The coolest guy at my high school was named Brett. He drove a 1982 Ford F150 Pickup. He got it when he was 14 at a scrapyard for next to nothing. Then he spent the next two years restoring it, fixing everything, making it shine like new. By the time he got his license, it was in perfect shape.
But to tell you the truth, what really made Brett so cool was that he did not give a fuck. One morning, he came to school with a dead deer in the back of his truck. In the state of Wisconsin, this, in and of itself, is not that unusual. This, however, was not a deer that he had hunted. It was road kill. He was driving to school that morning and he saw in laying in the middle of the road, so he got out and threw it in the back of his truck.
He was telling us about it in math class. Then he got up and walked out. Minutes later, we could see him in student parking lot through the classroom window. He climbed up into the back of the truck and began wrestling with one of the deer legs, hacking at it with a knife. When the last string of flesh was severed and the leg was finally liberated, he swung it up above his head and began waving it back and forth. The whole school could hear him howling like a mad man. To this day, it’s the most inspiring thing that I have ever seen.
So, a few years ago, when I saw him post on face book that he was selling his truck, I immediately called him and told him that I had to have it. I went to get it that same night. I couldn’t believe it. It looked exactly how I remembered it.
Driving it on those country roads, I felt seventeen again. I pulled into a Blain’s Farm and Fleet and bought a Carhartt jacket and a tin of chewing tobacco. In high school, I smoked a few cigarettes now and then, but I never had the balls to chew tobacco. Even to this day, I still haven’t tried any, but it felt good just having the tin on the passenger seat next to me.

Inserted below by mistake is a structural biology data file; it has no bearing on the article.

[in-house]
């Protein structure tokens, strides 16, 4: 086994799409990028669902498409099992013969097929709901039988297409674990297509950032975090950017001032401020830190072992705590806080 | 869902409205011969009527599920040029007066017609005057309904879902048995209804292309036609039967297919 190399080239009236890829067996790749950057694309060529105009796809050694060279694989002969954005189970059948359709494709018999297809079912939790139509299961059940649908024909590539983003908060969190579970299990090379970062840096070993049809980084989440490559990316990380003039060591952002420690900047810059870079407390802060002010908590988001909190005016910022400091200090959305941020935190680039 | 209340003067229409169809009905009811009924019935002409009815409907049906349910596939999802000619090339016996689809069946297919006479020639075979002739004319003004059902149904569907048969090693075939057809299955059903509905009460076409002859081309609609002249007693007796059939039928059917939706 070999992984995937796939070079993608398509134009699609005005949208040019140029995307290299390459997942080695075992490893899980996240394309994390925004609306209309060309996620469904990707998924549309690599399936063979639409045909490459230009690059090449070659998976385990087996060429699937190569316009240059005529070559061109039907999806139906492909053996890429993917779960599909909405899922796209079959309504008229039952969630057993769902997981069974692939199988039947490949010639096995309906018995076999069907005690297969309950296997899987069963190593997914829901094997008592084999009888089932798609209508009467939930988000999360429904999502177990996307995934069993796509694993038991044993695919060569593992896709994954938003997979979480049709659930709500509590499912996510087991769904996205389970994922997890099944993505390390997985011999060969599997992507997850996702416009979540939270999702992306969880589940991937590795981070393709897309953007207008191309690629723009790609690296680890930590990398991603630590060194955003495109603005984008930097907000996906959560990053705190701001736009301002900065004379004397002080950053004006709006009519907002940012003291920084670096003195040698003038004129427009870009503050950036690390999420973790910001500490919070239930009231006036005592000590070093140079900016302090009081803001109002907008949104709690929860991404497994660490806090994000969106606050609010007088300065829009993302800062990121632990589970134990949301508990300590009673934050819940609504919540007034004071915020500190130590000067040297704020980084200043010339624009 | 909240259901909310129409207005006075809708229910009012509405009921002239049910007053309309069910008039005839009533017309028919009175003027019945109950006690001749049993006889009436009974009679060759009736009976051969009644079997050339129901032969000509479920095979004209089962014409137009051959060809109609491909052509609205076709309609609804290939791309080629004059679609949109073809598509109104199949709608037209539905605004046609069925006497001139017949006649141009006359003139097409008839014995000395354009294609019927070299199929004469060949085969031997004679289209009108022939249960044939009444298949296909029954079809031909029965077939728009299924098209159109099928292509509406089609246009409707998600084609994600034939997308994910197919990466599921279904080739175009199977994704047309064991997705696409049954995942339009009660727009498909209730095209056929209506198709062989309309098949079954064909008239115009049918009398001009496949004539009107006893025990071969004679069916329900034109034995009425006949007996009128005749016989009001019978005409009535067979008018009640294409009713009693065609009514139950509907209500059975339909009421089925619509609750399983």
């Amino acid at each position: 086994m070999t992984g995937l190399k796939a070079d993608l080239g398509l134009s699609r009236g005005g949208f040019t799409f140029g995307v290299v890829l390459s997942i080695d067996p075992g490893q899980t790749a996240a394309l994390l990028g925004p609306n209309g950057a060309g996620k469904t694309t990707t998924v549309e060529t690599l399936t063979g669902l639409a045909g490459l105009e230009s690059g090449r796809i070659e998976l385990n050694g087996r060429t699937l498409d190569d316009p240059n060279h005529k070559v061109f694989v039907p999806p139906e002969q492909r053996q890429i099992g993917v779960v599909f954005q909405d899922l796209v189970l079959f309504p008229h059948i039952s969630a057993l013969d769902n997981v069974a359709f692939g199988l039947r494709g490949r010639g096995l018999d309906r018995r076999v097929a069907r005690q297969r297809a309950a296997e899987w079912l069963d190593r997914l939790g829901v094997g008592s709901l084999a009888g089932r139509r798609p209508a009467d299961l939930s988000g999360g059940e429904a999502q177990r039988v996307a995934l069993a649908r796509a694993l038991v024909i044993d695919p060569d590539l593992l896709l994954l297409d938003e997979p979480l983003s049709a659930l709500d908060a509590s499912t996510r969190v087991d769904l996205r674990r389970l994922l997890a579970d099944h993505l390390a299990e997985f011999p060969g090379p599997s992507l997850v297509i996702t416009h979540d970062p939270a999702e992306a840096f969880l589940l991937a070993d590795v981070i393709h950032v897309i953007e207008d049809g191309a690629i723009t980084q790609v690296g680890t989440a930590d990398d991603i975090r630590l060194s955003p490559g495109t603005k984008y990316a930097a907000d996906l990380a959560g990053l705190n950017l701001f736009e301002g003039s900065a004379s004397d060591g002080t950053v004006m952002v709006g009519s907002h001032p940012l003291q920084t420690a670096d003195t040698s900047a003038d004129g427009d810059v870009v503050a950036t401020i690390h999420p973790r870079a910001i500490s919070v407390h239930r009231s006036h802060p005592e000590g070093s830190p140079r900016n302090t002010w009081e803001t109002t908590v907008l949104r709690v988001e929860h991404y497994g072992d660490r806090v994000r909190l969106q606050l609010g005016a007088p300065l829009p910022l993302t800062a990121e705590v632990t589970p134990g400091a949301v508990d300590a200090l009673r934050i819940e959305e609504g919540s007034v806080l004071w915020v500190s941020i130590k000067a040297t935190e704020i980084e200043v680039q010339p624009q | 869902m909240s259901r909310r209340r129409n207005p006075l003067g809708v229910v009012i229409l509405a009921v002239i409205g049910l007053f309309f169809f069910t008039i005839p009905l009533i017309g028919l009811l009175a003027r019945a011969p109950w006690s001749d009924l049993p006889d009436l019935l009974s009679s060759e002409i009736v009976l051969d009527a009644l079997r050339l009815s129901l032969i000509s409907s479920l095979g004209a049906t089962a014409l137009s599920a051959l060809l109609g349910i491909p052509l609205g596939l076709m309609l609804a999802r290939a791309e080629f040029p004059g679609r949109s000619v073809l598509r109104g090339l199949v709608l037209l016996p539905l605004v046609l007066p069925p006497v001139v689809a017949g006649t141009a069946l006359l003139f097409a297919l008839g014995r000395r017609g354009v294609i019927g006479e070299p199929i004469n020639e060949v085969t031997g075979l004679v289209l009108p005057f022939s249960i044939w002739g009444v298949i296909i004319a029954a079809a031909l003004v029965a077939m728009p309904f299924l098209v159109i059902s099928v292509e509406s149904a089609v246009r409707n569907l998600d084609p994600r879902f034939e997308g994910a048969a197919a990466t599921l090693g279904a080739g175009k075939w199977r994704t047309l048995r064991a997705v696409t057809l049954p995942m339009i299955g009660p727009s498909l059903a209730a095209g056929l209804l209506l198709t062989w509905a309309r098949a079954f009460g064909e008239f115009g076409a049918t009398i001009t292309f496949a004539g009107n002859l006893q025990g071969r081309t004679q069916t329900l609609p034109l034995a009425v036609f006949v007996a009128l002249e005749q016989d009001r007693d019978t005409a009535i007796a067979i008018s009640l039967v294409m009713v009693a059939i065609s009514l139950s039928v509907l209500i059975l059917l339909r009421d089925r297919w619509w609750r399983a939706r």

I was heading south towards Chicago, when it appeared in my headlights—a lump of flesh and fur, lying in the middle of the road. I thought aloud, “could it be road kill?” I slammed on the breaks. As I got out of the truck, I could already see that it was too small to be a deer. Still, I was excited. I figured that for my first night out on the road, this would be a pretty good haul.
I got a closer look. It was a possum. He was lying on his back. He had his head turned to side and his tongue was hanging out. There was a trickle of blood running out his mouth and pooling on the pavement. He had one paw up across his forehead. He had his other paw clutching at his chest. And he had a third paw pointing down the road, off into the distance, as if to say: “My killer went that way. Avenge me.”
I crouched down and studied him carefully. Something didn’t add up. I lit a cigarette and blew a large puff of smoke in his face. He didn’t move. Then it hit me—I was being played. I stood up. “Oh, Bull Shit.” I said. “What is this amateur hour? Fuck you, possum.” Disappointed, I turned around and began walking back toward my truck.
Then I heard someone yell “Hey.” I turned around, but didn’t see anyone. I felt something tug on my pant leg, just above the knee. I looked down. It was the possum.
“How’d you know?”
“How’d you know I wasn’t dead.”
“Oh fuck off possum.”
He looked me in the eye. “Please, it’s important.”
I was so angry; I let him have it. “You’re so dramatic Possum--one paw on your forehead and the other clutching your chest. It’s some story your trying to tell. Who do you think you’re fooling? Well guess what: Dead doesn’t tell a story. Dead doesn’t give a fuck. Dead is dead. And until you figure that out, it’s going to be obvious to me and anyone else that comes your way that you’re just another phony.”
I looked at the possum. He seemed heartbroken. He walked past me back to my truck and sat on the bumper. He buried his head in his paws. I went and sat down next to him. I didn’t know what to say. I just sat there.
He broke the silence. “Cool truck, how long have you had it?”
“Oh, um, a while,” I said.
“Cool, does it still have an original Windsor V-8 engine?”
I had no idea. I didn’t know shit about engines. Now, I felt like the asshole. I wanted to change the subject, so I offered him my cigarette. He took in one long drag and then handed it back to me. “Thanks,” he said.
Now the cigarette was covered in blood from his mouth. It was disgusting. I was going to just put it out, but I guess he saw the look of disgust on my face because he said, “sorry.”
“No, its fine,” I said, putting it in my mouth. I could taste the blood on the cigarette. It was sweet. “What is that?” I asked.
His eyes perked up. “It really looks like blood, doesn’t it? It’s my own concoction: equal parts maple syrup and Heinz ketchup, the good stuff.” He said with a renewed sense of pride.
I knew was lying, though. It wasn’t Heinz. I could tell that it was a generic catsup,” but I decided to play along. I patted him on the back and said, “Yeah Possum, that’s good ketchup.”